Hundreds Of Child Care Providers In 27 States And Washington, D.C., Went On Strike Monday To Remind Policymakers How Essential They Are, Not Only To Families But To The Nation’s Economy.
Hundreds of child care providers in 27 states and Washington, D.C., went on strike Monday to remind policymakers how essential they are, not only to families but to the nation’s economy.
“I’ve never met a family who has said child care is affordable,” said Allyx Schiavone, a member of the Ideal Learning Roundtable, a national group of developmental early childhood education experts. Schiavone helped organize a Connecticut-specific day of activism this year.
Center closures were among various ways organizers took action Monday as part of “A Day Without Child Care: A National Day of Action.” Some will take students (and any interested parents) on field trips to rally at state capitols or city halls or to celebrations at parks. Others simply asked parents to wear to work pins with statements such as “I wouldn’t be here today without child care.”
There were more than 50 confirmed events and nearly 400 providers who pledged to call out, close their doors or strike Monday, according to Wendoly Marte, a community organizer in New York City who helped coordinate the national initiative.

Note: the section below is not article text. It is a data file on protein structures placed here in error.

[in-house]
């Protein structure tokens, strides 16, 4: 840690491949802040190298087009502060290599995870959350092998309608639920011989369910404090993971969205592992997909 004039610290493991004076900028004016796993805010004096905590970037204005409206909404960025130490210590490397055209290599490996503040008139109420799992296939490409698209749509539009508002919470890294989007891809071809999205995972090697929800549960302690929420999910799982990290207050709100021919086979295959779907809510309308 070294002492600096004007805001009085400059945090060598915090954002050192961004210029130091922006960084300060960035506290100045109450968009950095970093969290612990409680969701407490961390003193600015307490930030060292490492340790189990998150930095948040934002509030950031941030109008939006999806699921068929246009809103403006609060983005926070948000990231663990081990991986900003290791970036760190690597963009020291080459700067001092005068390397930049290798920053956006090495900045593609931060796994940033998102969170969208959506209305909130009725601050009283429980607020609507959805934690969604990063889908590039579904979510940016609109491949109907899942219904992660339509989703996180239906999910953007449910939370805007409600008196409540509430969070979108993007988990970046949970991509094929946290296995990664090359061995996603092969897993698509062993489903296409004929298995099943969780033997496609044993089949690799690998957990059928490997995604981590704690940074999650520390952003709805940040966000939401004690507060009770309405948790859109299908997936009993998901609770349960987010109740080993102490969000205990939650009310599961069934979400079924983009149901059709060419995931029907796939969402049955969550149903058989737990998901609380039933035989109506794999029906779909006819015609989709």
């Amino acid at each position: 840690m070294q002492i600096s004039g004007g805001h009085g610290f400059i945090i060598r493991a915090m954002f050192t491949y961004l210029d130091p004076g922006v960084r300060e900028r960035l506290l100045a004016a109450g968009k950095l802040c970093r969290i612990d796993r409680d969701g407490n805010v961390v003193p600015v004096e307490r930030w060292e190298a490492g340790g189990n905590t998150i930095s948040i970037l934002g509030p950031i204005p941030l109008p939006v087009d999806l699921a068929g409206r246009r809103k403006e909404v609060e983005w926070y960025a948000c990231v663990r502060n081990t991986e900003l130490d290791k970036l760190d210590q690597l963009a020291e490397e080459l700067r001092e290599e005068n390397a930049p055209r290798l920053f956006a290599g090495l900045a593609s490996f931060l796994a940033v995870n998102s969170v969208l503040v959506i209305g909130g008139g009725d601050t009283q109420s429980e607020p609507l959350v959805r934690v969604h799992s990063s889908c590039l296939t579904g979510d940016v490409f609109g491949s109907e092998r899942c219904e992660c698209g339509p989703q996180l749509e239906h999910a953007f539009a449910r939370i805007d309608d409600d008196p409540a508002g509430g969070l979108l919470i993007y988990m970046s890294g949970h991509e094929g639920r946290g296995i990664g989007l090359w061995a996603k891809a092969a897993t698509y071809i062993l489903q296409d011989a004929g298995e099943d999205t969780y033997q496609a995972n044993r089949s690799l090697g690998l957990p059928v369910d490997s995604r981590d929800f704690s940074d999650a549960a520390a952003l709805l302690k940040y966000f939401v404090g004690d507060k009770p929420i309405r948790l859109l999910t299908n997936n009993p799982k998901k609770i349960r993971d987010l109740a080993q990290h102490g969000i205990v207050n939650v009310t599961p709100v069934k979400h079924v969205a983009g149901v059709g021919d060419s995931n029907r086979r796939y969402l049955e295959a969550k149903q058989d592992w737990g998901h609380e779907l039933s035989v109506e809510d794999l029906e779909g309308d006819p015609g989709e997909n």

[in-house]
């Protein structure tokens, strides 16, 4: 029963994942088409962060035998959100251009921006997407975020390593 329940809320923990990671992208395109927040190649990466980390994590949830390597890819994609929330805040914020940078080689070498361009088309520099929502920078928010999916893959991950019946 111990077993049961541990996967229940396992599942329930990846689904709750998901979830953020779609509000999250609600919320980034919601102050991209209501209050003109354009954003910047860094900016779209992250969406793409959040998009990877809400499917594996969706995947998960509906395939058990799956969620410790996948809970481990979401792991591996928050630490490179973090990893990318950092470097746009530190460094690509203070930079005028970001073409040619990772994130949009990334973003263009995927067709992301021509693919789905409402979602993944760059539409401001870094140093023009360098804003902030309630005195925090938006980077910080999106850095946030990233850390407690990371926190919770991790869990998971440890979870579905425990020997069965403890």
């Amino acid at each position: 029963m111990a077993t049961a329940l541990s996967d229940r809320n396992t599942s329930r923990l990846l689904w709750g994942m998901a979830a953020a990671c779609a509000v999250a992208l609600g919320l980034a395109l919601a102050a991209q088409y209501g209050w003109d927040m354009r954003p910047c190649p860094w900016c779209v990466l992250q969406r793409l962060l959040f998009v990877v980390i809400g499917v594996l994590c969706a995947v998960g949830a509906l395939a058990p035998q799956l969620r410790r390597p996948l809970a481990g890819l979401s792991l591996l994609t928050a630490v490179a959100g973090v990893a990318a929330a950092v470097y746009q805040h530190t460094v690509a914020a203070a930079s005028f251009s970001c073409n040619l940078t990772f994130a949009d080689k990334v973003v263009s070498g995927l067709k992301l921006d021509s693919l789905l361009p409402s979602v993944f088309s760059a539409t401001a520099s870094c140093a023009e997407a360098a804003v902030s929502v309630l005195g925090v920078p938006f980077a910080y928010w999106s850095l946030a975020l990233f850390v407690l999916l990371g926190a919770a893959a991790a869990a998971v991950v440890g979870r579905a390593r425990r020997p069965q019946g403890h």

Why Should I Have To Sacrifice Taking Care Of My Family?’
Demand for child care far exceeds the supply, and one reason is a staffing crisis. There are few incentives to work in early learning: The jobs tend to pay poverty-level wages and lack fringe benefits.
A survey conducted last summer found that 4 in 5 early learning and care centers nationally were understaffed, according to the National Association for the Education of Young Children. Providers participating in the day of action said the problem has gotten worse, pushing some of their workers to lower-stress, higher-paying jobs at warehouses and chain restaurants.
Before COVID-19, Shineal Hunter’s Family Circle Academy in Philadelphia served 65 children. Now, Hunter has only three teachers, so she’s down to about two dozen kids.
In consultation with staff and parents, she decided to close down her center Monday to make a statement as a Black woman and fourth-generation child care provider.
“Enough with the talking. … Why should I have to sacrifice taking care of my family? Why am I constantly in a position where I have to choose?” Hunter said. “I want to leave my business to my children, but I’m strongly against advocating for my daughters coming into this industry.”
Hunter’s event will start with a rally at City Hall, followed by a block party in the center’s neighborhood.
Many of the women spearheading protests were themselves mothers who relied on – and struggled to afford – child care when their kids were younger. They paid their dues and got their degrees, studying early childhood education, working in classrooms and complying with all the licensing rules to retain their designation as high-quality.
Women account for almost all of the child care workforce, and a disproportionate number are women of color. Their median wage is $13.22 an hour.